New stem cell therapy offers alternative to complicated bone surgery, even as degeneration cases increase among youth due to alcohol and steroid abuse
Posted On Friday, March 15, 2013 at 09:02:17 AM
The bad news is that the disturbing side effects of excessive alcohol consumption among youth, as well as the trend of opting for long-term steroid treatments, has led to an increase in cases of bone degeneration within youth aged between 20 and 35, say doctors.
Graphic: Manoj Shinde
To the bone of the matter
1 First, the bone marrow is extracted from the hipbone’s iliac crest
2 Next, osteoblasts are isolated from this extract
3 These osteoblasts are cultured and expanded in the laboratory and mixed with a special medium, forming autologous bone implant
4 The autologous bone implant is injected at the site, wherever it is necessary to promote bone growth and healing
The good news, however, is that with recent progress in the medical industry, victims can now opt for stem cell therapy instead of total bone replacement — the latter most often includes complicated surgical techniques and several post-operative problems like infections and recurrence.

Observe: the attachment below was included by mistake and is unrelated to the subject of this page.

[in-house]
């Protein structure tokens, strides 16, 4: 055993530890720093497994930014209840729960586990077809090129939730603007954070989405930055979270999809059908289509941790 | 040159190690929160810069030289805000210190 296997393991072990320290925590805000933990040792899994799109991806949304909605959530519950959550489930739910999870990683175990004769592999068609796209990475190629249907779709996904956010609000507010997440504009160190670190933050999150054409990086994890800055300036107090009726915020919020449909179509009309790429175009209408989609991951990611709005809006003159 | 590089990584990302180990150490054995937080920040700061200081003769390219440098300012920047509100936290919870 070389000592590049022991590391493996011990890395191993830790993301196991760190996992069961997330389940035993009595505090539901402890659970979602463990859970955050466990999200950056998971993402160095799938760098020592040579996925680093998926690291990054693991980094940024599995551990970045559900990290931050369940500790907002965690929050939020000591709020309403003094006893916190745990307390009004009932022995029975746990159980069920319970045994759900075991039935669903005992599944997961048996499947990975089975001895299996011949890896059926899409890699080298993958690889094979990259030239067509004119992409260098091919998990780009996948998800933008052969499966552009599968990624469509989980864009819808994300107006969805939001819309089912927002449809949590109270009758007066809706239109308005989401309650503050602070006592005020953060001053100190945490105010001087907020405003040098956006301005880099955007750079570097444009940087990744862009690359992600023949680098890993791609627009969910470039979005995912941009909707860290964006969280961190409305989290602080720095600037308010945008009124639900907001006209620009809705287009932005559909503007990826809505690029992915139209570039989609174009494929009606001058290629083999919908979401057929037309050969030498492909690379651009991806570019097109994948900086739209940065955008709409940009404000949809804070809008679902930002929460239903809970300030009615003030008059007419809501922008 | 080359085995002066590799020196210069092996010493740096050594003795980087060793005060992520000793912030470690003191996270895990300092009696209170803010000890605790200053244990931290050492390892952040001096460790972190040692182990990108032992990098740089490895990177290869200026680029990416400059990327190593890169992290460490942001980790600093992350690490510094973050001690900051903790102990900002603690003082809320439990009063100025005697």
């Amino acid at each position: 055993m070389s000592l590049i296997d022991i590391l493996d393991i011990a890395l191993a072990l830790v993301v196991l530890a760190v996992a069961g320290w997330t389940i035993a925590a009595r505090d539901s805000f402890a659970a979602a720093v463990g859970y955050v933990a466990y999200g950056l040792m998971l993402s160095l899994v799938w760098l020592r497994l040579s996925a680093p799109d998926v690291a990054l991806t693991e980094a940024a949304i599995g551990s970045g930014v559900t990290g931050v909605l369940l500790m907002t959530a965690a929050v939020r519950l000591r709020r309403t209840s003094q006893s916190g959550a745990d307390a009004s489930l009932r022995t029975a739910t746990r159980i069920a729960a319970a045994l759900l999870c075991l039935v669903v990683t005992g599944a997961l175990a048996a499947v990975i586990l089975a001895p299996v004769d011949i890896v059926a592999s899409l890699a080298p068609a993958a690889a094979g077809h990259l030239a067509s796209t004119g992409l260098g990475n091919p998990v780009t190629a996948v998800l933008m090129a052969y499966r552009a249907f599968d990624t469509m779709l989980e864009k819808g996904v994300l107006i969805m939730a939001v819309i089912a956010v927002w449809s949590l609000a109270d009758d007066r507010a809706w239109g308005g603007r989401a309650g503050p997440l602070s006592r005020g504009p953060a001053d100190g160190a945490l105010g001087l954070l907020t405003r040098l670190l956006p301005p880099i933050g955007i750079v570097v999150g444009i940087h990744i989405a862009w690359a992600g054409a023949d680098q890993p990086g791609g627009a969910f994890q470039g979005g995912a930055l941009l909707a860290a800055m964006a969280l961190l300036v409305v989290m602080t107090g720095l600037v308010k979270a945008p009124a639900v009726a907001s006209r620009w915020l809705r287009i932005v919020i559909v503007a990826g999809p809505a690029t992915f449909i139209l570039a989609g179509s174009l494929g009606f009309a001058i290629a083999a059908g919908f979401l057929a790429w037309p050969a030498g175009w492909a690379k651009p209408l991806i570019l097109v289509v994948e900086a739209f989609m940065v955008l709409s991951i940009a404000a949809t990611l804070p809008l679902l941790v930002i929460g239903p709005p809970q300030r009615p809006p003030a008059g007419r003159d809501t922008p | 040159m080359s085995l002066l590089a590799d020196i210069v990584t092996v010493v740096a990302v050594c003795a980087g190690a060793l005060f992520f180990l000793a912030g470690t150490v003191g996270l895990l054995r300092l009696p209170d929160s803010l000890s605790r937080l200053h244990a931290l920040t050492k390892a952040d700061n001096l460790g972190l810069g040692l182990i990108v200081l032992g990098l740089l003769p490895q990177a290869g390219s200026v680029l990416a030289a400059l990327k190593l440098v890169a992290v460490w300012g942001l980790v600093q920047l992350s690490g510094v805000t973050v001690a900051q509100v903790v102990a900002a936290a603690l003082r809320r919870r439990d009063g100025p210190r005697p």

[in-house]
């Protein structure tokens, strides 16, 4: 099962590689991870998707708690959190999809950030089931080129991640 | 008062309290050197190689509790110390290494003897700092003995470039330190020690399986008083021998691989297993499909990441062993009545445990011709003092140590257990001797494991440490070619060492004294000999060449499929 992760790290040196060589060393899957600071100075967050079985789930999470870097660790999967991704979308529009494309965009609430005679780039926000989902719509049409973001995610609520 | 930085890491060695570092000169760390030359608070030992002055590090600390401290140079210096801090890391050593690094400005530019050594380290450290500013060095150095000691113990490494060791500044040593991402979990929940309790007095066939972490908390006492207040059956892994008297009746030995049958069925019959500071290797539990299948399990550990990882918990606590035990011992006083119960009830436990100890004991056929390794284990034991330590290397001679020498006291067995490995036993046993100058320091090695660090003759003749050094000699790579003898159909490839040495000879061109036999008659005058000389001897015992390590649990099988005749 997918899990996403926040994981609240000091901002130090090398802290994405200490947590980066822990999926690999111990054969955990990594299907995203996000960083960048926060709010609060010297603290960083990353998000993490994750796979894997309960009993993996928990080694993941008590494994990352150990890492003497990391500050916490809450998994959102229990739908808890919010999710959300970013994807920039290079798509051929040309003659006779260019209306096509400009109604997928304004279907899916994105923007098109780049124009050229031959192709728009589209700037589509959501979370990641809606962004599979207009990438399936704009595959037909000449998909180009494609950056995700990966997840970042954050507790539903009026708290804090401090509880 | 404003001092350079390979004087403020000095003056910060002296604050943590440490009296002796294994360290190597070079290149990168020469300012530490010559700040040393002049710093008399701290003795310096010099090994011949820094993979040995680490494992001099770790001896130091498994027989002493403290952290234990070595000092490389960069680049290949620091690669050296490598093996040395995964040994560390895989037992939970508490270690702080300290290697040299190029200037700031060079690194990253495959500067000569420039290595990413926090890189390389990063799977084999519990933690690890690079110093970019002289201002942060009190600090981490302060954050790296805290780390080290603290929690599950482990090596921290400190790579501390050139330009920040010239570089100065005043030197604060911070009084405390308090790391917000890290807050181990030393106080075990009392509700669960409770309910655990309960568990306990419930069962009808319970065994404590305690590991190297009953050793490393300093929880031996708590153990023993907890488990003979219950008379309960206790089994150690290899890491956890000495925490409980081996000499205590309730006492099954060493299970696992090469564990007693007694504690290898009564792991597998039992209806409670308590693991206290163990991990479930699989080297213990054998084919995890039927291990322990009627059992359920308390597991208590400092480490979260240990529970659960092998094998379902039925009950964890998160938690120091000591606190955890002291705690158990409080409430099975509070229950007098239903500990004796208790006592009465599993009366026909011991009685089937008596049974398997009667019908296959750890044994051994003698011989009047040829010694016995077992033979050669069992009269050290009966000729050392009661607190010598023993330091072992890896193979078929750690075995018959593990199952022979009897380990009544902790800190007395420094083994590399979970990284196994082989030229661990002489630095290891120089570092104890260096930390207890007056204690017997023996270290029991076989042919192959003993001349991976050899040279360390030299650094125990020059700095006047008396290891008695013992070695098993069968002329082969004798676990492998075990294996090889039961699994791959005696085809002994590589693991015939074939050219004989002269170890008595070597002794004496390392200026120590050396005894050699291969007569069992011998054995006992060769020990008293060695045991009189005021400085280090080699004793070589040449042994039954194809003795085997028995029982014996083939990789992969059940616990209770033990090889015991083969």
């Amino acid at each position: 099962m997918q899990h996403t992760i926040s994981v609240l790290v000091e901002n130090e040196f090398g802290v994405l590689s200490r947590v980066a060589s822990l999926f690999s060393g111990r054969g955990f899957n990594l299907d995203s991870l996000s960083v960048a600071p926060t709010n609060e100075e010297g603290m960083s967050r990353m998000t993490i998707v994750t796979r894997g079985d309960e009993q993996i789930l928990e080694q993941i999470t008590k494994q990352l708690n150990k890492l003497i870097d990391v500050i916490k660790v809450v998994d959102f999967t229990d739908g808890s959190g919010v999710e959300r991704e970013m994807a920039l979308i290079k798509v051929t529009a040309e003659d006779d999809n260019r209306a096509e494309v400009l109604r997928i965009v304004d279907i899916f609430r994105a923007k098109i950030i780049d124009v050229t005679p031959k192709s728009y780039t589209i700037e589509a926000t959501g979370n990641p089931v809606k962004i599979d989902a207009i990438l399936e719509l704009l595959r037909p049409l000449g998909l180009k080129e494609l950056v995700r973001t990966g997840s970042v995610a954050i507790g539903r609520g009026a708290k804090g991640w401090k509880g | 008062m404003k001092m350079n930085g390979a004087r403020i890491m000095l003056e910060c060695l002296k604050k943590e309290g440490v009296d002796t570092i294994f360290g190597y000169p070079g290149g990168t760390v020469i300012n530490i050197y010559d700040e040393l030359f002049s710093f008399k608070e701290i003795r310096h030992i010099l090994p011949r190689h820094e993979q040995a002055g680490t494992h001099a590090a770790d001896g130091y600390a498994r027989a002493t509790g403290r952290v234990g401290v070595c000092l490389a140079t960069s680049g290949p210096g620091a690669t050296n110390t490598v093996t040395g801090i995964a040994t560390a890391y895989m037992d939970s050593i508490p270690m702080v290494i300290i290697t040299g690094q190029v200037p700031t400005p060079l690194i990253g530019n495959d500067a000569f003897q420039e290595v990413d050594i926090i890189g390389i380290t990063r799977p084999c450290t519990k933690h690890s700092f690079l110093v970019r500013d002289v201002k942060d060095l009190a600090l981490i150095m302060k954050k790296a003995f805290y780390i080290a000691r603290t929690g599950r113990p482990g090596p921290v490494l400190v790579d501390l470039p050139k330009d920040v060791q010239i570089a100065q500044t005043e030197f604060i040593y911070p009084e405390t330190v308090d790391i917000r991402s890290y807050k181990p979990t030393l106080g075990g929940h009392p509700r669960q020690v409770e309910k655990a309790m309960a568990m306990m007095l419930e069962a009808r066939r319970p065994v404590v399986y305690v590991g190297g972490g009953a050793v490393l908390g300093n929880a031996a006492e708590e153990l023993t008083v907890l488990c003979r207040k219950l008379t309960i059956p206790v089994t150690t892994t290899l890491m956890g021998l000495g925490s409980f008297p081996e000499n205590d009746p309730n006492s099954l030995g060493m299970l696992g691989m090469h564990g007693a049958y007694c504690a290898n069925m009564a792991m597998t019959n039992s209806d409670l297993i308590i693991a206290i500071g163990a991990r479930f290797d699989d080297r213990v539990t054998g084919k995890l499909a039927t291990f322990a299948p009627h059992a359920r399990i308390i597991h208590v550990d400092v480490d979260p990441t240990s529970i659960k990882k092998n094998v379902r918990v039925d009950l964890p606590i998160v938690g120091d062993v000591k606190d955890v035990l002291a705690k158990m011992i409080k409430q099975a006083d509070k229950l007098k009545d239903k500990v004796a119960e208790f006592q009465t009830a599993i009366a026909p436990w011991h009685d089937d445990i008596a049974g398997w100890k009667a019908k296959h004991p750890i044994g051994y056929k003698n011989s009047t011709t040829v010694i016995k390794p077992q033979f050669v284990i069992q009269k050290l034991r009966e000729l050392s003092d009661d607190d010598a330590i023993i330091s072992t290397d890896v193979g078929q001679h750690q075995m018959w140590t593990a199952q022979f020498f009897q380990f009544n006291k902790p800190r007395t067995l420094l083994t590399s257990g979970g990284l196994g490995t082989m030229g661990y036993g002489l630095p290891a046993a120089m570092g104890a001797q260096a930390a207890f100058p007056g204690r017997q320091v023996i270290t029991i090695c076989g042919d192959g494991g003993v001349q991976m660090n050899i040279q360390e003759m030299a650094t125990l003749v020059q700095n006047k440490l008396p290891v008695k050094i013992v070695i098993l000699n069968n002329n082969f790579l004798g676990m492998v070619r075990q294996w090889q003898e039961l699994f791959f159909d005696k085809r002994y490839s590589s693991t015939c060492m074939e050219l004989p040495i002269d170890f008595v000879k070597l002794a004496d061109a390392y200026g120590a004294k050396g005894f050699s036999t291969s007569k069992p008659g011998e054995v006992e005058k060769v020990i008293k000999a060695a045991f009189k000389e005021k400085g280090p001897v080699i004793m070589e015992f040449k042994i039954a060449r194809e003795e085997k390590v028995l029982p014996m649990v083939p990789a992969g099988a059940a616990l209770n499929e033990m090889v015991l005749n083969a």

The new age therapy by Regenerative Medical Services (RMS) called Autologous Bone Implantation (ABI) consists of harvesting osteoblasts (bone formation cells), culturing them in a laboratory and implanting these where new bone formation is needed. The technique has already worked wonders on three patients from the city.
Beating the condition
Twenty-three-year-old Sachin Ramesh Zende of Bibvewadi was diagnosed with Fibrous Dysplasia, a bone disease that destroys and replaces normal bone with fibrous bone tissue. It usually occurs between the ages of 3 and 25. While it is not hereditary, the cause is unknown.
Zende said, “I had this disease since 2004 and had even undergone a surgery at Sancheti Hospital in 2005. The problem recurred in 2012. All the doctors I met were advising surgery. Finally, Dr Ranka gave me this alternative, for which I underwent treatment in January.”
Orthopaedic surgeon at Ranka Hospital, Dr Ramesh Ranka said, “The patient had a large cavity in his femur and was unwilling to get a bone transplant at such a young age. We decided to aspirate his bone marrow and send it to the lab.
Six weeks later, patients were subjected to surgery, with ‘allograft’ obtained from the bone bank of Tata Hospital in Mumbai. An opening was created in the femur and layers of allograft and osseron were packed into the cavity. There have been similar surgeries in India, but it was the first for me, and successful.”